Johan the mule used to roam 170 acres of lush pasture. No one told him what to do, and he didn't have a care in the world. So, why is he here? Well, he also didn't have a few things that are critical to keeping a mule like him safe, like good strong fences, medical care and people who would gently train him to accept the handling necessary for health maintenance and transport.
Johan's family didn't understand that although a mule is the result of the breeding of a female horse and a male donkey and cannot reproduce, a male mule left intact still develops all the behavior and unpredictability of any other stallion. When he followed his natural urges right through the fence and over to the female horses at the racing stable next door a few times, endangering himself, the stable workers and the horses, he found that a mule without manners isn't a very welcome guest. The stable owners threatened Johan's human family with a legal action if his visits didn't stop, and they felt they had no choice but to euthanize him if a suitable home couldn't be found quickly.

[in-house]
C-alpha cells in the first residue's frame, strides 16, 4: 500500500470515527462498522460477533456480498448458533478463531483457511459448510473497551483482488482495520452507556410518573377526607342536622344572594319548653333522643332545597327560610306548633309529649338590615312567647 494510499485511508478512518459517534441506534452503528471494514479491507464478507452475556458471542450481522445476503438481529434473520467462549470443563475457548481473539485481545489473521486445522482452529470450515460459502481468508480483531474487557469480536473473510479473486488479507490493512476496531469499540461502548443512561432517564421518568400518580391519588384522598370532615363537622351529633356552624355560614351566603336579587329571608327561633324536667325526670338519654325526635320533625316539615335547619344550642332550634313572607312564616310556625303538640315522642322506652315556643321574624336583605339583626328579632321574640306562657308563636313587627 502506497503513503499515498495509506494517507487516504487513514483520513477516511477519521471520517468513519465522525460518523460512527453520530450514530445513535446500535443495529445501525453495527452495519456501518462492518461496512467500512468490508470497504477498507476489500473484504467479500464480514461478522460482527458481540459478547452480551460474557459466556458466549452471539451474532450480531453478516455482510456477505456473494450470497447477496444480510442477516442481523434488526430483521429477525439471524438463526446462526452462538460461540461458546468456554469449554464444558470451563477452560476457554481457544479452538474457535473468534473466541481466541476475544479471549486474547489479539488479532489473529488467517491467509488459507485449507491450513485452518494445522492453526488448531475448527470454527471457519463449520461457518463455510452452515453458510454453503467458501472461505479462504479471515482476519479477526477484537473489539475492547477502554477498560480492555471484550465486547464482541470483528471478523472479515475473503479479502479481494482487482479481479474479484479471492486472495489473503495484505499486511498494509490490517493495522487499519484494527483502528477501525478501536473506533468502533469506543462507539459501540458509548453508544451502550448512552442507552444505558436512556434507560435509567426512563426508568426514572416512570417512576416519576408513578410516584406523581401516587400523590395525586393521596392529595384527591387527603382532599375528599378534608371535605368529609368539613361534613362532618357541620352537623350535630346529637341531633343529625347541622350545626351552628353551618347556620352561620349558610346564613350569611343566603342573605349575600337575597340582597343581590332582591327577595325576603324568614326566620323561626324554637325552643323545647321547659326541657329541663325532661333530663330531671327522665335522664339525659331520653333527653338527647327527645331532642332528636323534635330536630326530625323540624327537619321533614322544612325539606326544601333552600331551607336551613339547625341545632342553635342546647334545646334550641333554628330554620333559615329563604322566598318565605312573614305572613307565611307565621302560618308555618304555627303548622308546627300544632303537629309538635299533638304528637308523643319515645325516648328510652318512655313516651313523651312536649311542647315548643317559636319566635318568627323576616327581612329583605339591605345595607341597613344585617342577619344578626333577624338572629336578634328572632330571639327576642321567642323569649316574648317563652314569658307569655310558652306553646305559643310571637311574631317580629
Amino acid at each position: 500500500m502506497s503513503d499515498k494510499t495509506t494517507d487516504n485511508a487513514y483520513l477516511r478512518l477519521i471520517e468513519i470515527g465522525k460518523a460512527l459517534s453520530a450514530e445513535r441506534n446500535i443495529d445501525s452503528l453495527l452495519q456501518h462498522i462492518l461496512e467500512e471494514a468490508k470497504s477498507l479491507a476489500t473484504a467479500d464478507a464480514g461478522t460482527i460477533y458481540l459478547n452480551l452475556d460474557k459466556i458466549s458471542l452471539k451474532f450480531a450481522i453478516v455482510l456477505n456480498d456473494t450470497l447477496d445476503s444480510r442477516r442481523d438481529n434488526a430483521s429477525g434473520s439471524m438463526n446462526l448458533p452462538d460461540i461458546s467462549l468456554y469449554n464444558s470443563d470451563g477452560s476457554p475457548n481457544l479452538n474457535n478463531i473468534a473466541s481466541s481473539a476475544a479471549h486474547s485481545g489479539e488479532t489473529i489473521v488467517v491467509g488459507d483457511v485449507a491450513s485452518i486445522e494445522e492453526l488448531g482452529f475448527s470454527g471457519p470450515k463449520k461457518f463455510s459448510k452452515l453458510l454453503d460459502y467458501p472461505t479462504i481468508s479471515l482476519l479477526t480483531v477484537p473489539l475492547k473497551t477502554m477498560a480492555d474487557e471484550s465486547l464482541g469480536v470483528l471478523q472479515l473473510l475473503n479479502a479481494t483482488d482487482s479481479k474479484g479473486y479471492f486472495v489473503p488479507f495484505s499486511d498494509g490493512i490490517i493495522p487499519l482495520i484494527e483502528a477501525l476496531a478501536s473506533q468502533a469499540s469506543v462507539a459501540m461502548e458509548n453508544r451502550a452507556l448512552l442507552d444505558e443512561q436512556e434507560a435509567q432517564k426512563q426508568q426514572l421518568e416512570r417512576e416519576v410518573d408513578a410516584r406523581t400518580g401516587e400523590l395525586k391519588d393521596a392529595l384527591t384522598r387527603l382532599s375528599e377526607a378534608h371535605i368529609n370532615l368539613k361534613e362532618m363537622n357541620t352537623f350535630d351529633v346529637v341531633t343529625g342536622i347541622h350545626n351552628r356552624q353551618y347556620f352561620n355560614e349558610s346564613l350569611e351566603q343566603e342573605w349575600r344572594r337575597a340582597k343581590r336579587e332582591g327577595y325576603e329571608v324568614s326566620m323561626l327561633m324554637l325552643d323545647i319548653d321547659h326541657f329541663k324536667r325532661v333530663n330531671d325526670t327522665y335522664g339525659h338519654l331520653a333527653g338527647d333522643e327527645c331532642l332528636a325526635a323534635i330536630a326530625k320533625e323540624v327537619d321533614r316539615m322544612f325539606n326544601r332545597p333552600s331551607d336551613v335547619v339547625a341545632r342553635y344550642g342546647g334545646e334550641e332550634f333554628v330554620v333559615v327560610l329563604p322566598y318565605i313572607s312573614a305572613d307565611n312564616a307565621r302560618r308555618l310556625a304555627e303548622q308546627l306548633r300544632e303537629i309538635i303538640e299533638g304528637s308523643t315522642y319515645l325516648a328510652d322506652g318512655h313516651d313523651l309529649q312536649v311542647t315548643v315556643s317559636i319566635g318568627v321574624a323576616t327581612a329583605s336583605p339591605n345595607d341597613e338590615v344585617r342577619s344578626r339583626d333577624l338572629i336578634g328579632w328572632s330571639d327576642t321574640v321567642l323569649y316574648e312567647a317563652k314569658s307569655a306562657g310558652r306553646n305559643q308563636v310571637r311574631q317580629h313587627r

Johan came to live at SASHA Farm where some TLC and a little castration surgery turned him into an almost perfect gentlemen.
The U.S. Department of the Interior Bureau of Land Management removes wild horses and donkeys from public lands in the Southwest. The donkeys at SASHA Farm are the offspring of three donkeys who arrived at a BLM auction in Manchester in 1984.
This is Sue, a handsome guy would would do nearly anything for a stalk of celery. Sue and his donkey friends, Ella Grey and Isadora, are probably the most often photographed animals at SASHA Farm.